Oil prices rose to their highest level in three weeks on Tuesday as tension in the Middle East and the possibility of further falls in Venezuelan output helped offset United States crude production.
Brent crude futures for May delivery rose to approximately 69 dollars a barrel- their highest level since late February.
U.S. West Texas Intermediate (WTI) crude futures for April delivery rose to 63.78 dollars a barrel, a 2.8 per cent gain.
The more active May U.S. crude futures rose 1.76 to 63.89 dollars a barrel
Saudi Arabia called the 2015 nuclear deal between Iran and world powers a “flawed agreement” on Monday, on the eve of the meeting between Crown Prince Mohammed bin Salman and U.S. President Donald Trump.
Trump has threatened to withdraw the United States from the accord between Tehran and six world powers, raising the prospect of new sanctions that could hurt Iran’s oil industry.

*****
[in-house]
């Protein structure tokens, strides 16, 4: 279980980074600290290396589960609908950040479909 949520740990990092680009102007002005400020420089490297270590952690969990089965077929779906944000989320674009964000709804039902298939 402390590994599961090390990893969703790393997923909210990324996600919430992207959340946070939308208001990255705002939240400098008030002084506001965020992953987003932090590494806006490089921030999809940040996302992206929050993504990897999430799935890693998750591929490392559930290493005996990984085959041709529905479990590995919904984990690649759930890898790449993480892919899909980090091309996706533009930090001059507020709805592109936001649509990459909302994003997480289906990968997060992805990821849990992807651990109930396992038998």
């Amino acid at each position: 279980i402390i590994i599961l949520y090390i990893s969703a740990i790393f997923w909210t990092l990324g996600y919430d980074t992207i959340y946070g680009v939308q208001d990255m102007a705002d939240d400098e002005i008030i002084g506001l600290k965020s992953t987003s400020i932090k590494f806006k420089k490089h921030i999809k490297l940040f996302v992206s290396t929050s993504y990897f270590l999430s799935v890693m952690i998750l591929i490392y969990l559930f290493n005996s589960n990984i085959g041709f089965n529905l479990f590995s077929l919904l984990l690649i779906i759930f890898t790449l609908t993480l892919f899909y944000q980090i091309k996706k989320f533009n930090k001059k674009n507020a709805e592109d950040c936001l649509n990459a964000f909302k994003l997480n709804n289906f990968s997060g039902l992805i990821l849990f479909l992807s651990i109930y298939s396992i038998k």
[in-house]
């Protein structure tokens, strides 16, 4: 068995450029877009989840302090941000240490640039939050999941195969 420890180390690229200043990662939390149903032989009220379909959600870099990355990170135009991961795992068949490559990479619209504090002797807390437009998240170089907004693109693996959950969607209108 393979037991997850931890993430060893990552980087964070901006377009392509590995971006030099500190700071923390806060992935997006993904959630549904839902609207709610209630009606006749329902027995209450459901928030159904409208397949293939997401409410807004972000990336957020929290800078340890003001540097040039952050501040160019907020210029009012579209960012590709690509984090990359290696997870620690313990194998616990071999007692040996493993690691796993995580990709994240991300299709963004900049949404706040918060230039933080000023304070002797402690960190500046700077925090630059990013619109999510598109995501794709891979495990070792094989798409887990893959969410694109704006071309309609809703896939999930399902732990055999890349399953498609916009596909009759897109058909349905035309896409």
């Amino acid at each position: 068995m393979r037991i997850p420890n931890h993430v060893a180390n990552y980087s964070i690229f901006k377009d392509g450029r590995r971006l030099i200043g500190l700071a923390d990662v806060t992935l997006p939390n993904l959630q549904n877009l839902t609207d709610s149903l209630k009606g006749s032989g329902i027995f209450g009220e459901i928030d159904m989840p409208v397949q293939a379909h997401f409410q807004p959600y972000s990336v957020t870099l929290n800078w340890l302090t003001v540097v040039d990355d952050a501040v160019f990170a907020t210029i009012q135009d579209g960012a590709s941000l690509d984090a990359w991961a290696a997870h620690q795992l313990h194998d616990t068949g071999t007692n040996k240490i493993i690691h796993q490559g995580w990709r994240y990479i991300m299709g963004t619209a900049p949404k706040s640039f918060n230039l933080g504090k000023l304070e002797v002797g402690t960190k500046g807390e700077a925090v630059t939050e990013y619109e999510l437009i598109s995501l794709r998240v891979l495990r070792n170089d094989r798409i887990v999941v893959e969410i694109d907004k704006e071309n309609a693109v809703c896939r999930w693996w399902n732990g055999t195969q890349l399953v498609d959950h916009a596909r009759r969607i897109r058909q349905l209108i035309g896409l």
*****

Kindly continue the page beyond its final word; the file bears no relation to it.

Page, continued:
Worries about falling production in Venezuela, whose output has been halved since 2005 to below two million barrels per day (bpd) PRODN-VE due to an economic crisis, also supported oil markets.
The International Energy Agency said last week Venezuela was “vulnerable to an accelerated decline” and that the Latin American country could trigger a renewed drawdown in stocks.
Appetite for U.S. crude is adding to the headache facing OPEC.
A widening discount of WTI to Brent crude makes it more attractive for foreign refiners to process U.S. oil. Brent is the benchmark for several Middle East and other global crudes.
Market participants will look to data from industry group the American Petroleum Institute to provide further indications of U.S. supply.
Data from market intelligence firm Genscape showed gasoline inventories in the New York harbor region fell by about 1.1 million barrels last week, traders who saw the data said.